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    9,534

    Default

    Thank you Melyni. I've always wondered about that. I will be well-armed the next time someone asks.

    So there's nothing special about the paprikia per se, it's just a way of delivering copper??? Is there some synergistic effect b/w the copper ion and something else in the paprika? Or, could you just feed your horse another source of copper (II), such as the nitrate, and have it work? OK, I'm assuming (II)-cupric and not (I)-cuprous.



  3. #23
    Join Date
    Aug. 9, 2007
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    8,905

    Default Please

    Quote Originally Posted by Melyni View Post
    Do you really want the chemical explanation?
    It's pretty technical and boring!
    MW
    Please tell us, please.
    People tell me it will bring back the dapples in my grey and white horse.



  4. #24
    Join Date
    Dec. 13, 1999
    Location
    Greensboro, NC
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    Default

    I KNEW there was a scientific explanation for why copper is a necessary component

    Thanks!!
    ______________________________
    The CoTH CYA - please consult w/your veterinarian under any and all circumstances. - ET



  5. #25
    Join Date
    Nov. 23, 1999
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    South Coast Plaza
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    20,249

    Default

    Before and after photos, with paprika. The first one is of Oliver the day I brought him in five years ago. Yes, he was a reedy unattractive little thing. And a photo of the difference it makes. Edited to say that he was still in a half-covered pipe stall, the only difference was a tablespoon of paprika every day (and the one where he is biting the shoe was taken at the height of summer).
    Attached Thumbnails Attached Thumbnails Click image for larger version. 

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    EDDIE WOULD GO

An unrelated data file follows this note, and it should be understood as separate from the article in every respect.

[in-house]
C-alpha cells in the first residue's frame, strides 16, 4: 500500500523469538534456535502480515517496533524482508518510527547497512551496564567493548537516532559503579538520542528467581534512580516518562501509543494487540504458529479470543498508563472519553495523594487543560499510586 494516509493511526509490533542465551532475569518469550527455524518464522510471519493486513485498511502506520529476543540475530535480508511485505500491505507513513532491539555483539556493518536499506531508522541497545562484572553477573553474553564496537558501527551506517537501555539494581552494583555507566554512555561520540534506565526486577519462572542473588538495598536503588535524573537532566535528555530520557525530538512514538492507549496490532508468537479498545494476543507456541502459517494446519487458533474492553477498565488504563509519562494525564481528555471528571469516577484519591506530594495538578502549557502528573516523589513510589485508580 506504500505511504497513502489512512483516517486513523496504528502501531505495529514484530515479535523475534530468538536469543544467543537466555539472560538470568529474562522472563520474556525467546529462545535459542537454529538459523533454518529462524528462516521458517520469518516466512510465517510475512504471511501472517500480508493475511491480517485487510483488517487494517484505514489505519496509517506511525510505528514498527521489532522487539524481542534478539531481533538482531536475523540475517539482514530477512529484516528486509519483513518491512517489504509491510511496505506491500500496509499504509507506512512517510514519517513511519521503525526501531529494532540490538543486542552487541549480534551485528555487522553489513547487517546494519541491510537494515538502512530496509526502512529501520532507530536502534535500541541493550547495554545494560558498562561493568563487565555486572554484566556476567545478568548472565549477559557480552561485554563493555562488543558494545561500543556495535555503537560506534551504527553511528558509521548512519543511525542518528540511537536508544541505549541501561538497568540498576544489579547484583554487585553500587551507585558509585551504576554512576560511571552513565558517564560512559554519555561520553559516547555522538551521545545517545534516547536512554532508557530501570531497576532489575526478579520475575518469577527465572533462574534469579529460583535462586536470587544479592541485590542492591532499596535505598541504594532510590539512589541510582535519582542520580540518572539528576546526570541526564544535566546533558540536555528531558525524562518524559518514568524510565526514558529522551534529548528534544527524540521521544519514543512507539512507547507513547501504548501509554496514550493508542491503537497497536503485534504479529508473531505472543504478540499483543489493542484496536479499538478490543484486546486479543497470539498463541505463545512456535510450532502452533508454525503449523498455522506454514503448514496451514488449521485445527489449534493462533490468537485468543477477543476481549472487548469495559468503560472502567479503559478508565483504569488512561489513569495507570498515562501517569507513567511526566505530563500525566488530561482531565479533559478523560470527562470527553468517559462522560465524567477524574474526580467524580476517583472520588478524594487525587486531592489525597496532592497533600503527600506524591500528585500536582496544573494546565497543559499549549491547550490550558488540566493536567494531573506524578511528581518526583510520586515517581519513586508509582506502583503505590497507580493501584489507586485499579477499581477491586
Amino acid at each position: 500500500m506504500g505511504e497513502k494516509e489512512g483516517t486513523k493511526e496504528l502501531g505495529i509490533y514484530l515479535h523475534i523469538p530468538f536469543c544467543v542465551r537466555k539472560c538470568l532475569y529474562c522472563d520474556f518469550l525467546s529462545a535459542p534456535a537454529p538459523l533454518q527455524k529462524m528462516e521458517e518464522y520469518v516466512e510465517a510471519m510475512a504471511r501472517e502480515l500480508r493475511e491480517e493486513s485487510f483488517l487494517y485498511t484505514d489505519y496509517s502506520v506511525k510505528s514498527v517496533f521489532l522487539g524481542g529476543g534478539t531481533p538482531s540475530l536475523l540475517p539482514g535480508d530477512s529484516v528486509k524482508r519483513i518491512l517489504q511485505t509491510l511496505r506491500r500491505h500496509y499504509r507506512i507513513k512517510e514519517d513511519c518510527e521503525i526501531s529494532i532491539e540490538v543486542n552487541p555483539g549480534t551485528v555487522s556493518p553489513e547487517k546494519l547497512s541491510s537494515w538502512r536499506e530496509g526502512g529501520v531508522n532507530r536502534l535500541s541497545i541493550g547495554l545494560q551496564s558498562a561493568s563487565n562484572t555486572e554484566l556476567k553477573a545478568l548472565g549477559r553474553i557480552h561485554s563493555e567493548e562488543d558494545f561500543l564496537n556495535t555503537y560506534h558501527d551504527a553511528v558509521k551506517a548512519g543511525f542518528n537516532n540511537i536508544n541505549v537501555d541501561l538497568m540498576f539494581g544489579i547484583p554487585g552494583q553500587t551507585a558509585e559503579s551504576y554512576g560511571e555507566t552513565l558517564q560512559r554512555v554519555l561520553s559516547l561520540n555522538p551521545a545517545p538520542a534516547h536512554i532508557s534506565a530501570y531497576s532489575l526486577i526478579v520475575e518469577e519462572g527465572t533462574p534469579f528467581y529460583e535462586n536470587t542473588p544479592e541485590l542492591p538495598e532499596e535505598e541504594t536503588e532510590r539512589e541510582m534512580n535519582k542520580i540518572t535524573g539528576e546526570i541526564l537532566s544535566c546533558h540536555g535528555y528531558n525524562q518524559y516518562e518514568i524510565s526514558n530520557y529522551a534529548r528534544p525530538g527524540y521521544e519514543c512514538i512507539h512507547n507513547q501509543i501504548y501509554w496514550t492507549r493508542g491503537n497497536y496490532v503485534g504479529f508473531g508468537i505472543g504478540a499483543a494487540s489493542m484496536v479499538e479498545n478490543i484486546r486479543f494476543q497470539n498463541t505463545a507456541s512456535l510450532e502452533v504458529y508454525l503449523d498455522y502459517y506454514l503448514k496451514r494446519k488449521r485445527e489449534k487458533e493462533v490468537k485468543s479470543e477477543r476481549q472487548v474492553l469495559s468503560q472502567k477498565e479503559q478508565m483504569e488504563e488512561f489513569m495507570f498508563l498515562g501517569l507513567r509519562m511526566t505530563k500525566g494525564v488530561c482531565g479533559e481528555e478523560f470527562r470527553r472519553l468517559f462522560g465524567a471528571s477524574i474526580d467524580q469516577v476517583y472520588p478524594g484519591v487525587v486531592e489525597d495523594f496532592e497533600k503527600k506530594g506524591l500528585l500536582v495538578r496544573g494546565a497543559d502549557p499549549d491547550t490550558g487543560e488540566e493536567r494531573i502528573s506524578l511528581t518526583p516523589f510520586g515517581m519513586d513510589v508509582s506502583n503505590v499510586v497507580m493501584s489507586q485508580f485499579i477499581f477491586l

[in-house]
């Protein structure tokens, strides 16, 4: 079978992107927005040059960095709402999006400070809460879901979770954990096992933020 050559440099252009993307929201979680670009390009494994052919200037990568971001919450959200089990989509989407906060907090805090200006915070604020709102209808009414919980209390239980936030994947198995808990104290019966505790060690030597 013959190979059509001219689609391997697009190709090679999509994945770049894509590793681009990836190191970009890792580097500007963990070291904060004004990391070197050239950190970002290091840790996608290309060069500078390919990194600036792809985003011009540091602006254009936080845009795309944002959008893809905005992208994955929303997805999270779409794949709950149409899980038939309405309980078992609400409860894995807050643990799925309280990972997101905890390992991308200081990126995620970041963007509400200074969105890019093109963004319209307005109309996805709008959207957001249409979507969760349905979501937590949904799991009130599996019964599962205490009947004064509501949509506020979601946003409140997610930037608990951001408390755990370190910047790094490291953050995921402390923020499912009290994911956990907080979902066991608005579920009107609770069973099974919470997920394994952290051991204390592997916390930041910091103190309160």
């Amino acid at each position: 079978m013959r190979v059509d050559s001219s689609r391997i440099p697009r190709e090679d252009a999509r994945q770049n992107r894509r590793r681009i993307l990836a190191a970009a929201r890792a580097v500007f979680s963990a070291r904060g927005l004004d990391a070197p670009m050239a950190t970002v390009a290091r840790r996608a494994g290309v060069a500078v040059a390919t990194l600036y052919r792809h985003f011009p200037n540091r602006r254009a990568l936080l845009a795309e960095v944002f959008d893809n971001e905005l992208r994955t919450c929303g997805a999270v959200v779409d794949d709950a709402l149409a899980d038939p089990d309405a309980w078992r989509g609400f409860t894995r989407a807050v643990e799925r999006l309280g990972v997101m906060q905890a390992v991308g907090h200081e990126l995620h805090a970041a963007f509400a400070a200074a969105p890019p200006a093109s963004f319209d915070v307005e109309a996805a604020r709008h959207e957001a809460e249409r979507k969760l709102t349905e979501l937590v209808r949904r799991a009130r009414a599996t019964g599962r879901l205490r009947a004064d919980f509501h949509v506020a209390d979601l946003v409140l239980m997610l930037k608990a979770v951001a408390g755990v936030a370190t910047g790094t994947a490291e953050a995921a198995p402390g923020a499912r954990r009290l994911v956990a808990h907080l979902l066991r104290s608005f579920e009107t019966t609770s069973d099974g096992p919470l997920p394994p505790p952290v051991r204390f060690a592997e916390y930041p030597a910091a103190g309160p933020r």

6. #26
    Join Date
    Jul. 25, 2008
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    SoCal
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    132

    Default

    Melyni you rock! I'm a biologist by training and I love it when I actually get scientific explanations for folk remedies


    1 members found this post helpful.

  7. #27
    Join Date
    Dec. 16, 2003
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    Staunton, VA, USA
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    Default

    Quote Originally Posted by Peggy View Post
    Thank you Melyni. I've always wondered about that. I will be well-armed the next time someone asks.

    So there's nothing special about the paprikia per se, it's just a way of delivering copper??? Is there some synergistic effect b/w the copper ion and something else in the paprika? Or, could you just feed your horse another source of copper (II), such as the nitrate, and have it work? OK, I'm assuming (II)-cupric and not (I)-cuprous.
    Actually it really needs to be an organic source, such as an organic copper salt or a copper chelate. Paprika works well since it contains an organic copper source. The inorganic salts, such as copper nitrate or sulphate, will work eventually but they are not very palatable nor easy to digest.
    MW
    Melyni (PhD) PAS, Dipl. ACAN.
    Sign up for the Equine nutrition enewsletter on www.foxdenequine.com
    New edition of book is out:
    Horse Nutrition Handbook.

    www.knabstruppers4usa.com


    1 members found this post helpful.

  8. #28
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    Dec. 16, 2003
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    Staunton, VA, USA
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    Default

    Quote Originally Posted by cloudyandcallie View Post
    Please tell us, please.
    People tell me it will bring back the dapples in my grey and white horse.
    To restore dapples I'd start with a high fat supplement. BUT it gonna depend on the age of he horse. the grey gene has a mutation that causes it to lose its ability to synthesize the black pigment. This loss of ability comes on with age, which is why grey horses lose their color with age.
    Thus the loss of dapples may be due to aging of the horse rather than low copper.
    It that case they can't be restored, sorry.
    MW